If customers contact you with a problem, they’re likely to be upset and nervous about having their issue resolved quickly and fairly. If they have to worry about warranties or return deadlines, they’ll be even more antsy.
So, it’s helpful to give them immediate assurance that their complaint has been received. If they fill out an online form or send an email, send them a confirmation email that their information has been received successfully.
Don’t just send them a ticket number, though – address them by name, provide links to FAQs and other documentation, and give them an estimate of when they’ll hear from you. You may also want to include your operating hours, so they know if they’ll have to wait until the next day for a response.
By giving them access to this information, you help set expectations for your response: that you will respond, that your response will be well communicated, and that their concerns will be addressed in a reasonable amount of time.
Guide Customers to the Right Channels
140 characters isn’t much to work with when you’re trying to walk a distraught customer through complex troubleshooting steps. Sometimes, your efforts on social media are best redirected to another channel. For example, you can tweet them your number and ask them to call you for an expedited solution.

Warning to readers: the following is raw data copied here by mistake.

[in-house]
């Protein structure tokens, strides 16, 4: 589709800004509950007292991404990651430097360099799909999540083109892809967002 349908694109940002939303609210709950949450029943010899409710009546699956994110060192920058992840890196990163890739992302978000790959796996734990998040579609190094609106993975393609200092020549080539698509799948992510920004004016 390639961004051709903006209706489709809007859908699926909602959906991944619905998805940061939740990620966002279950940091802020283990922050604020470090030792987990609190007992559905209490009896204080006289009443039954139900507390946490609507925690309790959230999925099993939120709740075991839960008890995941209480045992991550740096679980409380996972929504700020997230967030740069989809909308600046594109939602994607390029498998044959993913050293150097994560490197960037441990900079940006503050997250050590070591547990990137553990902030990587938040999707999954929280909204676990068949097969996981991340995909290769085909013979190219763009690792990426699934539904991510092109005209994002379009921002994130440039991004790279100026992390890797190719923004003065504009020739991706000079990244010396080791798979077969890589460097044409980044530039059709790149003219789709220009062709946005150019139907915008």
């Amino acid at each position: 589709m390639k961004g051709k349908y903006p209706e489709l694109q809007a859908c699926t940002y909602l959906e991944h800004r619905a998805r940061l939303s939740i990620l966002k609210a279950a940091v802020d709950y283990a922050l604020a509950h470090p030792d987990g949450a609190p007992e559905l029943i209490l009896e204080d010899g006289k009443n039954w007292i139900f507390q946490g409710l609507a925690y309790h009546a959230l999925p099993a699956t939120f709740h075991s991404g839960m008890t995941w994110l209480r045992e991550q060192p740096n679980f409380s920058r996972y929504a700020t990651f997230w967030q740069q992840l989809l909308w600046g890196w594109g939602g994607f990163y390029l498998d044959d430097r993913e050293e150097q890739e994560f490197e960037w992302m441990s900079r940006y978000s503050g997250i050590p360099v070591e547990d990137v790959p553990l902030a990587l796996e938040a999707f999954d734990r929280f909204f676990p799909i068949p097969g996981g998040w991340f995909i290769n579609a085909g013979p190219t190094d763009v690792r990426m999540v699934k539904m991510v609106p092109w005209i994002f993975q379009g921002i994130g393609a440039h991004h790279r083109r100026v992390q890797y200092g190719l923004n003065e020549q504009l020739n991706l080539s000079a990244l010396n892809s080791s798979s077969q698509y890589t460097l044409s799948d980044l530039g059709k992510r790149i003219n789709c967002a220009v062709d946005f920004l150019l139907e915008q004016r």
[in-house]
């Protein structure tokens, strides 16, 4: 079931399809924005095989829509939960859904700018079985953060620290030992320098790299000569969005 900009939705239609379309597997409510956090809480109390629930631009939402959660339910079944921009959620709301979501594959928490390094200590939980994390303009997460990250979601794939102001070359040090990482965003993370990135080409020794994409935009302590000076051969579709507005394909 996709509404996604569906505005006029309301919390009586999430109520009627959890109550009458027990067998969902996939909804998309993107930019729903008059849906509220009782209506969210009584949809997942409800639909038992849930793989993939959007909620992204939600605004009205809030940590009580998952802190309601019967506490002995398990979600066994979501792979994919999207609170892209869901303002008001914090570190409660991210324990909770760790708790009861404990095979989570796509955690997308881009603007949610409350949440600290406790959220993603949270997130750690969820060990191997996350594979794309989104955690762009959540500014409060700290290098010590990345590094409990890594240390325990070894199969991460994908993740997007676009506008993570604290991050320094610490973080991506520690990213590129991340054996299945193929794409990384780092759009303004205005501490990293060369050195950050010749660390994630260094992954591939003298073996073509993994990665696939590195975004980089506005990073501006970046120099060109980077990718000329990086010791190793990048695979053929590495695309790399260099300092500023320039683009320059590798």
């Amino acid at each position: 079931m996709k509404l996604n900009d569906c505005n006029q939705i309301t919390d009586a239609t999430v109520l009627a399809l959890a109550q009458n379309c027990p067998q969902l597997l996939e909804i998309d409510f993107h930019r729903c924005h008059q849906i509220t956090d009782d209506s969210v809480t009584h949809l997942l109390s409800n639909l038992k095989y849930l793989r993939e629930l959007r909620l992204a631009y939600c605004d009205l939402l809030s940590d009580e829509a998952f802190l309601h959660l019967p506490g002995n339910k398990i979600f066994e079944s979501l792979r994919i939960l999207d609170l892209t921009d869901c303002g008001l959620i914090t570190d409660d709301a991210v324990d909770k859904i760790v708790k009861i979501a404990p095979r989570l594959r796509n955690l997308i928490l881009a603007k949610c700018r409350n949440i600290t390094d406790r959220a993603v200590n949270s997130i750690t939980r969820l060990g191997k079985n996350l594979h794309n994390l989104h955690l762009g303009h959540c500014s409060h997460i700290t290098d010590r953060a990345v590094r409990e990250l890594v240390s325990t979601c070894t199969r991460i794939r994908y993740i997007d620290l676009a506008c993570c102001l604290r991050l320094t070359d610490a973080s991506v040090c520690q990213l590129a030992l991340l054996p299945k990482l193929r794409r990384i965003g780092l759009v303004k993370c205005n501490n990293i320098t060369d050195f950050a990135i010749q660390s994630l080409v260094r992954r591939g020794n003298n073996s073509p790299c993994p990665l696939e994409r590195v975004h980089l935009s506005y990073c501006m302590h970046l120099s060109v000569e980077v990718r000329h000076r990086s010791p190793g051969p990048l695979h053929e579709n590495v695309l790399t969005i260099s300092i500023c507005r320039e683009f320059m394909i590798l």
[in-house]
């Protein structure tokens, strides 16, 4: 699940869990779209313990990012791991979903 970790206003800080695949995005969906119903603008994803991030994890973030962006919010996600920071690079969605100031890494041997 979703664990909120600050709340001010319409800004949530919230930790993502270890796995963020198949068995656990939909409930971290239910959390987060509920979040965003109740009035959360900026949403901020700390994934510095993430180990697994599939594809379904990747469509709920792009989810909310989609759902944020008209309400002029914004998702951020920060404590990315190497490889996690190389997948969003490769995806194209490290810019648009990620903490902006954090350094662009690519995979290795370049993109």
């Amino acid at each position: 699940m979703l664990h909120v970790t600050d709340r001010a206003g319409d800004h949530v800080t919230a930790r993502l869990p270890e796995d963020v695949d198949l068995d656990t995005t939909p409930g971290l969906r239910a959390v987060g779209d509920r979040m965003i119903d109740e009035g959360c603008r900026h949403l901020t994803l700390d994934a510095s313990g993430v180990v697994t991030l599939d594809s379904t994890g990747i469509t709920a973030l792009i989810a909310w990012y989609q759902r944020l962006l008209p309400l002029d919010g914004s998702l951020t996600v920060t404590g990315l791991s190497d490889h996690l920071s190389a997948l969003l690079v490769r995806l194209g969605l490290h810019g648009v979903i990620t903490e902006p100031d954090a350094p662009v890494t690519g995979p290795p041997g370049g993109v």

Using a channel ill-suited to the problem can eat up your time and reduce your overall responsiveness. If a Twitter conversation needs to be moved to email, or an email conversation would be better resolved over the phone, don’t hesitate to suggest the switch. Most customers will be more than happy to oblige if it solves their problems in less time!
Keep Your Docs Up to Date
Do you know which customer requests take the least amount of time? The ones that never happen, of course!
A well written FAQ page and supporting help documentation can reduce the flood of questions aimed at your team. By keeping track of recurring problems and complaints, you can write help guides and tutorials as needed to bolster your website’s ‘help’ section. Make sure it’s searchable and provide suggestions so that customers can easily find what they need.